• The nation’s educational attainment rate after high school in 2021 increased to 53.7 percent. This means that nearly 54 percent of working-age adults – ages 25 to 64 – earned college degrees or other credentials beyond a high school diploma that could lead to further education, higher pay, and better jobs.
  • The nation’s attainment rate is the sum of the degree attainment rate (45.7 percent) and the attainment rate of high-value, short-term credentials (8 percent). Short-term credentials include college-level certificates (4.3 percent) and industry-recognized certifications (3.7 percent).
  • The increase from 51.9 percent in 2019 to 53.7 percent in 2021, the most recent data available, is the most significant two-year gain since Lumina Foundation began compiling this report in 2009.

How the states are doing

  • States with the most significant increases in attainment rates – people with college degrees or high-quality short-term credentials – among adults ages 25 to 64 include Indiana, Idaho, Mississippi, South Dakota, Utah, and Vermont. States with the highest attainment rates for adults 25 to 64 include Massachusetts (62.1 percent), Utah (61.1 percent), Colorado (60.5 percent), and Minnesota (60.2 percent). The District of Columbia’s rate is the highest, at 72.4 percent.
  • Over the past two years, every state, along with the District of Columbia and Puerto Rico, achieved gains in degree attainment – that is, people with associate degrees or higher. States with the highest degree attainment increases from 2019 to 2021 include Arizona, Maine, New Mexico, Vermont, and West Virginia. The District of Columbia also had similar gains.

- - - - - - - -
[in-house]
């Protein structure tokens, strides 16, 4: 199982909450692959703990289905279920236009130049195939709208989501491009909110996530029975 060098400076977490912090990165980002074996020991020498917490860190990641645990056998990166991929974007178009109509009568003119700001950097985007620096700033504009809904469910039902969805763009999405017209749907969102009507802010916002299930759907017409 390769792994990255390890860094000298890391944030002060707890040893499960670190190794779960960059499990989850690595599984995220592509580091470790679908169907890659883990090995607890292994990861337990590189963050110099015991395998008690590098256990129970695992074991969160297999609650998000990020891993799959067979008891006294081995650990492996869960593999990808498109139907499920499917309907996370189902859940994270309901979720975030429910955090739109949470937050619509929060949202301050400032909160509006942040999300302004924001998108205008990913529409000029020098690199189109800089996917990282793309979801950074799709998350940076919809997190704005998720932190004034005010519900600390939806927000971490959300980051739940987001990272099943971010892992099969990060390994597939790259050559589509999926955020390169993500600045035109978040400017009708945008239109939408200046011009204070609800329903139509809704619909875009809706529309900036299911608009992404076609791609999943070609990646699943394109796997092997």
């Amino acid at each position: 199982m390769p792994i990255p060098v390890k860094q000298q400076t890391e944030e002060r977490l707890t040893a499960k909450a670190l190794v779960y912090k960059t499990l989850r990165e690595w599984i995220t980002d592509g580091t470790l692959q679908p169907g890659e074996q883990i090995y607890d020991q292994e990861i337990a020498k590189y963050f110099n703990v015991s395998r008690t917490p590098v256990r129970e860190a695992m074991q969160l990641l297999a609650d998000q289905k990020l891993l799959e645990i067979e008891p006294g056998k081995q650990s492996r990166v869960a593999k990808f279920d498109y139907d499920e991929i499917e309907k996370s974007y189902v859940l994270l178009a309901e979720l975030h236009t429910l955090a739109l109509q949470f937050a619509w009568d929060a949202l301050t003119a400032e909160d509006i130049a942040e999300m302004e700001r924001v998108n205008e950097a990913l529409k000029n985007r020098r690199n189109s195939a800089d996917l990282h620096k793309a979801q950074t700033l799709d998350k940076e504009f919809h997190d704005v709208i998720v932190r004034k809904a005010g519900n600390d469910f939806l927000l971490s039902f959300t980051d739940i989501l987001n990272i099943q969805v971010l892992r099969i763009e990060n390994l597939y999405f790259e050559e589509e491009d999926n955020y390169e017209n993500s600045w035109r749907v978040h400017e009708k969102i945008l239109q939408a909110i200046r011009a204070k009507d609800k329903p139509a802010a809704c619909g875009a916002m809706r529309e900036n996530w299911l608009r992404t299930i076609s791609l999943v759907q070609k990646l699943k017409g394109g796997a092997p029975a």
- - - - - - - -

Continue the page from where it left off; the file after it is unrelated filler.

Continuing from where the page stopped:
Gaps persist for students of color

  • Attainment among adults ages 25 to 64 is increasing across all races and ethnicities. In 2021, the nation experienced the most significant increase by almost 2½ percentage points among Hispanics and Latinos. Meanwhile, Black Americans experienced a nearly 2-point increase. Nonetheless, significant disparities persist. The national attainment rate for college degrees is 45.7 percent. But the percentage of Black adults with college degrees is 34.2 percent. And only 27.8 percent of Hispanic and Latino adults hold degrees, with Native Americans at 25.4 percent.

What about younger adults?

  • The nation’s attainment rate among younger adults ages 25 to 34, foreshadowing future trends, is 55.9 percent – representing a 2-point increase over two years. States with the highest overall attainment rates among younger adults include Massachusetts (68.7 percent), New Jersey (64.5 percent), Minnesota (63.3 percent), and New York (62.8 percent). District of Columbia has the highest, at 80.7 percent.

Progress over 15 years

  • Educational attainment after high school has steadily increased nationally. The share of working-age Americans with credentials of value beyond a high school diploma has grown every year since Lumina began tracking progress. In 2008, degree attainment was 37.9 percent, and today it is 53.7 percent.
  • State-level attainment rates after high school are increasing. With the addition of certifications, 39 states, the District of Columbia, and Puerto Rico now have attainment rates for working-age adults higher than 50 percent. All states are above 40 percent. (In 2008, no state had a degree-attainment rate of 50 percent or greater, and 32 states had rates of under 40 percent.)

[Editor’s Note: Data for A Stronger Nation come from two sources. We use the U.S. Census Bureau’s American Community Survey (ACS) for degree attainment. The ACS does not include attainment values for short-term credentials (high-value certificates and certifications). Labor market experts derive these data at Georgetown University’s Center on Education and the Workforce.]